Those skills made it easy for people in the WordPress ecosystem to adapt to Zoom meetings and other collaborative technology. “A lot of good came out of the pandemic,” said Courtney Robertson, a designer on the Training team, on contributors. “We didn’t have the volume, but I saw more teams mixing together.” With global collaborations and increased integration of different groups within the Project, cross-team collaboration has continued to grow.
Jonathan Bossenger recalls that “the idea for the current iteration of Learn WordPress was born out of the fact that we couldn’t hold in-person events during the pandemic.” The project had been more or less on hold since 2013, but with the pandemic causing limitations on working together, the community worked with members of the training team to revive the project.
Courtney Robertson became a full time contributor during the pandemic and is still a dedicated WordPress Training Team Faculty Member. She explained that supporting other teams’ training needs was an initial impetus for her work with the training team.
The website at learn.wordpress.org shares tutorials to help people learn best practices for WordPress, lesson plans to help people conduct in-person or virtual training, and courses covering a variety of topics for developers as well as other WordPress users. Many of the lessons are translated into multiple languages.
The Learn WordPress site has been lively since the pandemic began to wind down. Projects are presented as ideas, as lessons ready for content creators to work on, and at various stages of progress. The team is working toward certification, and some lessons and courses are required for various community roles, though certification is not at this point possible or required.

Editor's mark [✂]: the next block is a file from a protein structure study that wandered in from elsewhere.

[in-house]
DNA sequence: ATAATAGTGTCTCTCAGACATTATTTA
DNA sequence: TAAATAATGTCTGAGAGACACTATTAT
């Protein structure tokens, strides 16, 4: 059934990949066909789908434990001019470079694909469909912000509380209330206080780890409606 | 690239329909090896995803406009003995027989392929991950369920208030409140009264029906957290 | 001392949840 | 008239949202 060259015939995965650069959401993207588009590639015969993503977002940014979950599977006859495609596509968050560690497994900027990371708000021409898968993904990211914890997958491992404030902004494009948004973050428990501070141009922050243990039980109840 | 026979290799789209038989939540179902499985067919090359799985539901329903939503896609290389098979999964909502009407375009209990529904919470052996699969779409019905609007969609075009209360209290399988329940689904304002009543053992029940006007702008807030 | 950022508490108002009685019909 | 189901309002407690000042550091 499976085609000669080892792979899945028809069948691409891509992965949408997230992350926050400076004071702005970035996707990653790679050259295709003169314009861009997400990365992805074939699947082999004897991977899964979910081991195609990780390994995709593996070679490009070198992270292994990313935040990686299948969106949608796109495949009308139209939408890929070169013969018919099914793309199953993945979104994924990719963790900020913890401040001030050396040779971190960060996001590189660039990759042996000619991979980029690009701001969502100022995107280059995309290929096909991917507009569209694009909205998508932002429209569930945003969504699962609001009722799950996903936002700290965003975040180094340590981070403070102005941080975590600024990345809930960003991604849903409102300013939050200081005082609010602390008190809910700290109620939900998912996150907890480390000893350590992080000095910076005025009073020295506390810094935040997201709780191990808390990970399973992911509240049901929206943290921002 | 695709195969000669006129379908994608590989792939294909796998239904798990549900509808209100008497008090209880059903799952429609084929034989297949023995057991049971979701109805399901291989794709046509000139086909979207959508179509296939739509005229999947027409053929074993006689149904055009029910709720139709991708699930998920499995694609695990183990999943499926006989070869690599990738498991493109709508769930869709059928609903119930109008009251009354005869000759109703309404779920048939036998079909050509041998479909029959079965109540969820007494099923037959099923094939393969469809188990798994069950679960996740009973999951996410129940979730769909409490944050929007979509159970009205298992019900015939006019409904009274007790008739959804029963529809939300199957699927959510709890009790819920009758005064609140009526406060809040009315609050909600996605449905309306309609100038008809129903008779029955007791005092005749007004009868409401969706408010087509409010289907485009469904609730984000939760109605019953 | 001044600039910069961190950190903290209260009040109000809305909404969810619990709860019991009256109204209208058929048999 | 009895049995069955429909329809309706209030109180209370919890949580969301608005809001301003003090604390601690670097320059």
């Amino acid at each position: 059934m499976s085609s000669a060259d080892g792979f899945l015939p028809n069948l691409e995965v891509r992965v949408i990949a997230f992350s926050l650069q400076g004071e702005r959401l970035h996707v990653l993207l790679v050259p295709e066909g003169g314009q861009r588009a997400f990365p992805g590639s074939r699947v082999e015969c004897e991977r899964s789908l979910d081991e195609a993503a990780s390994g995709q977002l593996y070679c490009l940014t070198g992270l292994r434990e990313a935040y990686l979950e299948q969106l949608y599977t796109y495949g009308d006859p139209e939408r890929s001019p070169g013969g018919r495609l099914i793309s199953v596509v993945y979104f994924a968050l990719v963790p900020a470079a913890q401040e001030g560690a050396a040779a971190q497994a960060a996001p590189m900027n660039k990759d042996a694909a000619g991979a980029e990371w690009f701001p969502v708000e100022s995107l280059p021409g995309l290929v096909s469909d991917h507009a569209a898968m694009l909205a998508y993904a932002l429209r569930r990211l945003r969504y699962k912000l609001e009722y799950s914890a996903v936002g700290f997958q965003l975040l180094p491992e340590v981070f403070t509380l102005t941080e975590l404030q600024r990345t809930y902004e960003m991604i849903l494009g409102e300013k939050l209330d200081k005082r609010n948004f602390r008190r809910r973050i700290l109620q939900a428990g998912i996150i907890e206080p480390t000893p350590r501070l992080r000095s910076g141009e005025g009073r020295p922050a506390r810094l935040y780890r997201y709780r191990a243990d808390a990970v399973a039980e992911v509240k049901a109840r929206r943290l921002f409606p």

“Learn WordPress has grown,” says Jonathan, “and continues to grow, and empowers users to achieve their goals with WordPress through actionable and practical learning experiences that bring the community together.”
At the same time, businesses that had not been online before the pandemic realized that they needed an online presence. Gyms and yoga studios switched to online classes, restaurants took up online ordering and curbside pickup, and e-commerce soared.
For businesses to cope with the changes the pandemic thrust upon them, an online presence became essential. It was unavoidable even for those that had avoided digital platforms before the pandemic. For businesses thinking about getting online or had just dipped their toes in the virtual water, the pandemic often motivated action that had been easy to put off before. With its versatility, robust technology, and user-friendliness, WordPress was an excellent choice for small businesses seeking to create or expand their online presence.
For WordPress, it was a boom, one where the market share rose more than it ever had in the years before the pandemic.
A wave of pandemic entrepreneurs started 4.4 million businesses in 2020—a record. 70% of those businesses were all-digital. WordPress was the foundation for a large segment of those businesses.
“There’s never been a better time to learn and invest in improving your WordPress skills,” Matt said during State of the Word 2020.
One example was contributor Paul Biron. He built a website for COVAX, an international organization supporting COVID-19 vaccinations. The African Union and UNICEF followed suit. The three COVID-19-related websites provided exciting and rewarding work through the pandemic.
Across the board, people in the WordPress economy had more options than those working in fields like hospitality or manufacturing.